Some friends asked I post a few pictures of one of my current projects, my version of a Harvey Ellis craftsman side table. I couldn't find a plan for this , or one I liked, so I based my design from several pictures I found online. I based the dimensions roughly from one example, the rest is my take on it. When complete the table top will be 12 in wide by about 23 1/2 long and 23 in in height. There are 14 mortise and tennon joints on each side. The aprons front and back will also be mortised and tenons into the sides and there will be a drawer on the top front that will be through dovetailed in the back and half blind in the front. All of this is a first for me I have never cut these joints before and it has really been a learning experience for me. A couple of things All of this work has been done with only hand tools and traditional woodworking methods, no electrons were killed in the making of this table. The wood itself except for the 2 pieces for the table top and bottom shelf are made form recycled lumber The leg's top and bottom shelf are yellow pine everything else is recovered maple. I had to plane and true each and every piece as the all of the lumber is rough stock. I have been working on this for about three weeks, usually only and hour or so each day and a little more on weekends, sometimes. I cut six leg's for this table for example to get four that satisfied me, I have made mistakes errors and blunders aplenty during the process and at each point had to figure out how to correct it or replace the part.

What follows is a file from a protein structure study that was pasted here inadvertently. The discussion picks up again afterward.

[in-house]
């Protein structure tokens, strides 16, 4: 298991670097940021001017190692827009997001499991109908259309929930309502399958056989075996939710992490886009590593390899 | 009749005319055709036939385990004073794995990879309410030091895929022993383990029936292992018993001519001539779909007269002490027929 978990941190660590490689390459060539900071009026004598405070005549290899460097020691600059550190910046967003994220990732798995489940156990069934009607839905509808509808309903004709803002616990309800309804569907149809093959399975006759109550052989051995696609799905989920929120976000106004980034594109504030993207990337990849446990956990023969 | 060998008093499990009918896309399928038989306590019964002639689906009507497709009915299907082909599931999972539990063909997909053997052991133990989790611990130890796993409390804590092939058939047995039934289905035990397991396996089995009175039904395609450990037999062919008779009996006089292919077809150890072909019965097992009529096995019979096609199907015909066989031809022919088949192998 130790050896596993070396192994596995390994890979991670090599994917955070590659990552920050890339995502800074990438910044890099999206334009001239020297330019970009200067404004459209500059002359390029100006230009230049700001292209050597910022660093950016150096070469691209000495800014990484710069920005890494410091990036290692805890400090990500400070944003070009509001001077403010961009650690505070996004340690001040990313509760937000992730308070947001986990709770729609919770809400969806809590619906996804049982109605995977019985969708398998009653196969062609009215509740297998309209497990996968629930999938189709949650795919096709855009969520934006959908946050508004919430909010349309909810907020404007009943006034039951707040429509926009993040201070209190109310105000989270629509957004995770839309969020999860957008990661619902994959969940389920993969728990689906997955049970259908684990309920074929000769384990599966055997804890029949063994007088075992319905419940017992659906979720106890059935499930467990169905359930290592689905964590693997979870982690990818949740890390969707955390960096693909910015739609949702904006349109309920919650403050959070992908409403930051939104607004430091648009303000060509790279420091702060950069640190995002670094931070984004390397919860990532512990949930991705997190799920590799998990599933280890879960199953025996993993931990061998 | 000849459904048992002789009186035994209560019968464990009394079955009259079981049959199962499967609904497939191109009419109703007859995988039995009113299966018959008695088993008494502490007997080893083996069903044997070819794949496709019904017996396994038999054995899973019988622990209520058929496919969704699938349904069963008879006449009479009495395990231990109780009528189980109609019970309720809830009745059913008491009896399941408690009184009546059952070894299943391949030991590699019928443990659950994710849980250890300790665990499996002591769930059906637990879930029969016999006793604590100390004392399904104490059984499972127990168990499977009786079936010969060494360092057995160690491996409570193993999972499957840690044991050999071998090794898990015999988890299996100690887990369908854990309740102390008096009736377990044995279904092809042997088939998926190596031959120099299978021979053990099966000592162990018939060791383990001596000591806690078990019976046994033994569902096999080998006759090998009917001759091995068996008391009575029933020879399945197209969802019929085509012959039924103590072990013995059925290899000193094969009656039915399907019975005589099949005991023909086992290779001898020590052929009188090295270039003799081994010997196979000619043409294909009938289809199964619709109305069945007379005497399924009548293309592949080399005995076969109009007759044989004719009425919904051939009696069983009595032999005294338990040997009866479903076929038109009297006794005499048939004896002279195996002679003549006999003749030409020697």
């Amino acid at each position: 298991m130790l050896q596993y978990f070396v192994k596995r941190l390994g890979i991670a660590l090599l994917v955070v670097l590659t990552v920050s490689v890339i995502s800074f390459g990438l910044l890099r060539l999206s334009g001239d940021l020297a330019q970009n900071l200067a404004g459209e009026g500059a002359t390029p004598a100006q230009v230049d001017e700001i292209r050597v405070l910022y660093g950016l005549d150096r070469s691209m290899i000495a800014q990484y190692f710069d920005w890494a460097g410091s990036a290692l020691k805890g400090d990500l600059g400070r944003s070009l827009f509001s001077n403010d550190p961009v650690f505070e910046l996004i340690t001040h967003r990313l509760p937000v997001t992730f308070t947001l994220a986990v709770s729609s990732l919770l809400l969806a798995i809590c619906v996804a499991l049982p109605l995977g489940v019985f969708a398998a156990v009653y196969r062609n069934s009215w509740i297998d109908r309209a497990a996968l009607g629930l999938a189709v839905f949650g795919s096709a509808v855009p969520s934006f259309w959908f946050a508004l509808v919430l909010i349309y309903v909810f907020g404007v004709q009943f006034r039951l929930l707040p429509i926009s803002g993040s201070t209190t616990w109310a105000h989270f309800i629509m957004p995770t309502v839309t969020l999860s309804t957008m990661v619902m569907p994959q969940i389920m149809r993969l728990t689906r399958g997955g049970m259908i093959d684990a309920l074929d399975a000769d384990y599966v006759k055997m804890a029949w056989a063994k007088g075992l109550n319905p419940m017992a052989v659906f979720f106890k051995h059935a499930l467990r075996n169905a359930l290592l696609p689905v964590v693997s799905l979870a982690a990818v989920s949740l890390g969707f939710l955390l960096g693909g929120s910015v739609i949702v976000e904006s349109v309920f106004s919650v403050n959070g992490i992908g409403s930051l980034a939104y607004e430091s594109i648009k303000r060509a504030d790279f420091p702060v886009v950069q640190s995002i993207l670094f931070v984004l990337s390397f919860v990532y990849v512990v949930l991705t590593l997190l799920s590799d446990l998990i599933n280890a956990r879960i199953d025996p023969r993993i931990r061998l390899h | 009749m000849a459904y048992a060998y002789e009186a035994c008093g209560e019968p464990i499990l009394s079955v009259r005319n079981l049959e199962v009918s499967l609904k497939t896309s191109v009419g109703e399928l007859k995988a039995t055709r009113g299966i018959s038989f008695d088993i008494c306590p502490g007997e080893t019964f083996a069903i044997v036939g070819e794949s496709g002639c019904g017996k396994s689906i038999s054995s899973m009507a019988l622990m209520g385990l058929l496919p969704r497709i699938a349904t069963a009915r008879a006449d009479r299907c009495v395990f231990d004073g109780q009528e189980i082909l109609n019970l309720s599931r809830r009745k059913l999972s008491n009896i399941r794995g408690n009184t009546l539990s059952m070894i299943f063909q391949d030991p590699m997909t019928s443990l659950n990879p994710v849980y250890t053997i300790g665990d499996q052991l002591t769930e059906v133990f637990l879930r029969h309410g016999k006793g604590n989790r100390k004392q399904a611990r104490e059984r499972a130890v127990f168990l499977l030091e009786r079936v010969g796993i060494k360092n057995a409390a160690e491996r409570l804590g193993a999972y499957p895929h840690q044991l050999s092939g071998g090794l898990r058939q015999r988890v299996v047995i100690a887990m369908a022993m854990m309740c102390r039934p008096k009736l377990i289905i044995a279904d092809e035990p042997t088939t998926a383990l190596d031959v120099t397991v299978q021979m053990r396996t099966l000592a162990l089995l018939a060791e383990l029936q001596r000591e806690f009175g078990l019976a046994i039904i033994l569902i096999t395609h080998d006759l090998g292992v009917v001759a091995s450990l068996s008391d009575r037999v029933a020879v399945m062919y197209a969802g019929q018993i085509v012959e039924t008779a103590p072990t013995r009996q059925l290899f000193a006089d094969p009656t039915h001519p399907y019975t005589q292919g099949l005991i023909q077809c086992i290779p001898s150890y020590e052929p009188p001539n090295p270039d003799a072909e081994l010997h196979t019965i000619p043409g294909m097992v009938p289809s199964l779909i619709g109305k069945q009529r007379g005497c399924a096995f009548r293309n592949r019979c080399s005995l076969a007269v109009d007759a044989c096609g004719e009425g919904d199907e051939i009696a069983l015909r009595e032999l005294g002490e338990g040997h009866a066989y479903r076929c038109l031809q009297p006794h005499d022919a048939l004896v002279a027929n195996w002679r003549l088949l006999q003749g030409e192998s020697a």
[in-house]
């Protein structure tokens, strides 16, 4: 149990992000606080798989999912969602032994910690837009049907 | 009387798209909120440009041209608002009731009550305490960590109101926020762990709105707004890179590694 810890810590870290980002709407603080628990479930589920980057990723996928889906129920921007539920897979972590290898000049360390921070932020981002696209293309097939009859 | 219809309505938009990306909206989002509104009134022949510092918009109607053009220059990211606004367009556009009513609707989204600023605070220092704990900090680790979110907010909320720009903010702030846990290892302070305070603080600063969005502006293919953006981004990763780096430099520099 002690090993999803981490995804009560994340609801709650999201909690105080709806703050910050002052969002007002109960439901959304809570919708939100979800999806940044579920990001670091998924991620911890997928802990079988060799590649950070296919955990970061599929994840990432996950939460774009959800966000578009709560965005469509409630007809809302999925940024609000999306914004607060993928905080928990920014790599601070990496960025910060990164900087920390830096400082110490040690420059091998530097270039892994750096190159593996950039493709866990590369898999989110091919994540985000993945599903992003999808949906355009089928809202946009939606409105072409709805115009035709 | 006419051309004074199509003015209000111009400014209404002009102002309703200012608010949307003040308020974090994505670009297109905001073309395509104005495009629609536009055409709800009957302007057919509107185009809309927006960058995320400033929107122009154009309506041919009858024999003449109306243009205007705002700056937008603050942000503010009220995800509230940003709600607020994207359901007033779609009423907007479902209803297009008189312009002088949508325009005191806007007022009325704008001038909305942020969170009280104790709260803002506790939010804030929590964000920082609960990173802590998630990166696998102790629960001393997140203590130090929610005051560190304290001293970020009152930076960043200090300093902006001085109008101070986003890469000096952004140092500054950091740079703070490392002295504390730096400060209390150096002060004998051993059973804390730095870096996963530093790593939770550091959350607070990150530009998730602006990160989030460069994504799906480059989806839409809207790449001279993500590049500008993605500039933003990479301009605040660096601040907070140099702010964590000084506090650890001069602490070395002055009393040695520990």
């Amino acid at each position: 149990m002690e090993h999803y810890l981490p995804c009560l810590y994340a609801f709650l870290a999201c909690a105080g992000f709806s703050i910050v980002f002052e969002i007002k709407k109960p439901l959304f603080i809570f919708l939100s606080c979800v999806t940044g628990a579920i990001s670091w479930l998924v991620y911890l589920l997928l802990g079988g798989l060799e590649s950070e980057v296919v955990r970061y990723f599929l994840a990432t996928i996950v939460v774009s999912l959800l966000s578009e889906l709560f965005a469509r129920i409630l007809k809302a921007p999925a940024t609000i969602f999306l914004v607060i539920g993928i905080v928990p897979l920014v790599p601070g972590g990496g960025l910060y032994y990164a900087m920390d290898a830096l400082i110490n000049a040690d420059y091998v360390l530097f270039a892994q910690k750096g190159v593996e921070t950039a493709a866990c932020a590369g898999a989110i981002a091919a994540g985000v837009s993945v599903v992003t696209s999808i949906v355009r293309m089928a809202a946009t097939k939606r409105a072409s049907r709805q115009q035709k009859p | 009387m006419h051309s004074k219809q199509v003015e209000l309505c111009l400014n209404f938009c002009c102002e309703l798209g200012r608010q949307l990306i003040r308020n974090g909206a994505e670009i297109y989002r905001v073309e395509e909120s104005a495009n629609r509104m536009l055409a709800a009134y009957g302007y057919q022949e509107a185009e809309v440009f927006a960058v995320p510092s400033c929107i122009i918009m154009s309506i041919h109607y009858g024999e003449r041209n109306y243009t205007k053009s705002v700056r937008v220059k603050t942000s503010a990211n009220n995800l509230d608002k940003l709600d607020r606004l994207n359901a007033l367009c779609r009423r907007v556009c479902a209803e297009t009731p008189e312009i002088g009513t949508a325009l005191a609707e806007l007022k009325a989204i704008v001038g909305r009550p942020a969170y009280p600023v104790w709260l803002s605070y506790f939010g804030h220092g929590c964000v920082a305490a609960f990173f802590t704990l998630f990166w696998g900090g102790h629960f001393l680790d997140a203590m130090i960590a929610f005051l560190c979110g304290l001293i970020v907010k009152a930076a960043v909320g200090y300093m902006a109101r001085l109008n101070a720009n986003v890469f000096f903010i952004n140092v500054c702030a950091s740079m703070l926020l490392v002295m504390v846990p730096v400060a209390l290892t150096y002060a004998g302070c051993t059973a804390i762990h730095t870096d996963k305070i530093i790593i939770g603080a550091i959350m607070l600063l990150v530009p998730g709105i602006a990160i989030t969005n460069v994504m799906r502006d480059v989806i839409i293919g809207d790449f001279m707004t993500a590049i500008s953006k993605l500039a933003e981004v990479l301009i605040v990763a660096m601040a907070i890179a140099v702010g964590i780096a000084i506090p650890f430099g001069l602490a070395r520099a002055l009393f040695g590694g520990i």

A few things I have learned from this:
1. Make your design as complete as you possibly can to work out all the bugs before you begin.
2. Correct Layout Prevents Heartache (trust me I know) Layout layout layout.
3.Doing it right the first time is SO much faster than fixing it once you have screwed it up ( Really trust me on this).
4. You will screw it up ( guess how I know)
5. You will have to fix it,(yep bummer see 3)
6. Take breaks when you need to, don't push yourself ( if you don't, see 3,4,5)
7. Clearly mark all parts pieces for orientation, face, and location on the project so you don't mix them up or cut the wrong price ( i had a beautiful piece of maple for a drawer front that I mixed up with pieces I was ripping into one inch widths for the sides, guess what , Yep and they were the wrong length, so I couldn't even use them Grrrrr).
8. Technique in sawing, planing, must be practiced, practiced,practiced,practiced,practiced........
9. Be consistent, in layout and execution do the same thing the same way (unless of course it doesn't work then see 5).
10. Remember to have fun.
Now at long last here are the pictures, Thanks for looking